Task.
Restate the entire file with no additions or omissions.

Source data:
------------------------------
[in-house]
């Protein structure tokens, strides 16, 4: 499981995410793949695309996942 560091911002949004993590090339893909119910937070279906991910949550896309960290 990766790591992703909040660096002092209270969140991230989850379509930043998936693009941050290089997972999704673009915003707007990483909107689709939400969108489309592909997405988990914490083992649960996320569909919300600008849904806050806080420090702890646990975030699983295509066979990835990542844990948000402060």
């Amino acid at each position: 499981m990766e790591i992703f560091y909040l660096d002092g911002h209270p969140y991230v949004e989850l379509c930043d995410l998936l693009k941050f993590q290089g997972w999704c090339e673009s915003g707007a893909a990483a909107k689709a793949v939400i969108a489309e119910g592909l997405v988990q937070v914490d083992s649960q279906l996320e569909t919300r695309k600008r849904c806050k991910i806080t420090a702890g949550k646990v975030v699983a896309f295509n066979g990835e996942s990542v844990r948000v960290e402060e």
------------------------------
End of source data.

[in-house]
């Protein structure tokens, strides 16, 4: 499981995410793949695309996942 560091911002949004993590090339893909119910937070279906991910949550896309960290 990766790591992703909040660096002092209270969140991230989850379509930043998936693009941050290089997972999704673009915003707007990483909107689709939400969108489309592909997405988990914490083992649960996320569909919300600008849904806050806080420090702890646990975030699983295509066979990835990542844990948000402060």
């Amino acid at each position: 499981m990766e790591i992703f560091y909040l660096d002092g911002h209270p969140y991230v949004e989850l379509c930043d995410l998936l693009k941050f993590q290089g997972w999704c090339e673009s915003g707007a893909a990483a909107k689709a793949v939400i969108a489309e119910g592909l997405v988990q937070v914490d083992s649960q279906l996320e569909t919300r695309k600008r849904c806050k991910i806080t420090a702890g949550k646990v975030v699983a896309f295509n066979g990835e996942s990542v844990r948000v960290e402060e």